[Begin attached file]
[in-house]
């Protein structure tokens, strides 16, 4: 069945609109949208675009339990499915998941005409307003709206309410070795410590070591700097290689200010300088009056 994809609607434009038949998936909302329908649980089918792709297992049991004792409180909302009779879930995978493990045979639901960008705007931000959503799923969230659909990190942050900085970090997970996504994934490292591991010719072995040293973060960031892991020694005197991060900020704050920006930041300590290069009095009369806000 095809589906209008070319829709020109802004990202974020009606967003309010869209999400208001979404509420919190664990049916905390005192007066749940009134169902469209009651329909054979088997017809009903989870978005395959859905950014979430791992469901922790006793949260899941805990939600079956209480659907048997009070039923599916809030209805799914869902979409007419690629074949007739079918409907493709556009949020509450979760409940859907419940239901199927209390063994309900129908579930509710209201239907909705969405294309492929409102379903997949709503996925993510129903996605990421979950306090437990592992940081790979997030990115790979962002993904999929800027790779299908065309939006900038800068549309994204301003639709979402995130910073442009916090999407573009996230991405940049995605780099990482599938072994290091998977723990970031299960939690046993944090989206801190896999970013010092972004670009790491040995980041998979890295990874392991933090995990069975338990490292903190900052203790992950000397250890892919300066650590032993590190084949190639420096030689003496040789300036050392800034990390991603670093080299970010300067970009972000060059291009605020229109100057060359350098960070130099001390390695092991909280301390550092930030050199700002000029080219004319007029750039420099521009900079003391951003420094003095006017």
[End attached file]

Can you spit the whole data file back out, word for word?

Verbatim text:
[in-house]
């Protein structure tokens, strides 16, 4: 069945609109949208675009339990499915998941005409307003709206309410070795410590070591700097290689200010300088009056 994809609607434009038949998936909302329908649980089918792709297992049991004792409180909302009779879930995978493990045979639901960008705007931000959503799923969230659909990190942050900085970090997970996504994934490292591991010719072995040293973060960031892991020694005197991060900020704050920006930041300590290069009095009369806000 095809589906209008070319829709020109802004990202974020009606967003309010869209999400208001979404509420919190664990049916905390005192007066749940009134169902469209009651329909054979088997017809009903989870978005395959859905950014979430791992469901922790006793949260899941805990939600079956209480659907048997009070039923599916809030209805799914869902979409007419690629074949007739079918409907493709556009949020509450979760409940859907419940239901199927209390063994309900129908579930509710209201239907909705969405294309492929409102379903997949709503996925993510129903996605990421979950306090437990592992940081790979997030990115790979962002993904999929800027790779299908065309939006900038800068549309994204301003639709979402995130910073442009916090999407573009996230991405940049995605780099990482599938072994290091998977723990970031299960939690046993944090989206801190896999970013010092972004670009790491040995980041998979890295990874392991933090995990069975338990490292903190900052203790992950000397250890892919300066650590032993590190084949190639420096030689003496040789300036050392800034990390991603670093080299970010300067970009972000060059291009605020229109100057060359350098960070130099001390390695092991909280301390550092930030050199700002000029080219004319007029750039420099521009900079003391951003420094003095006017």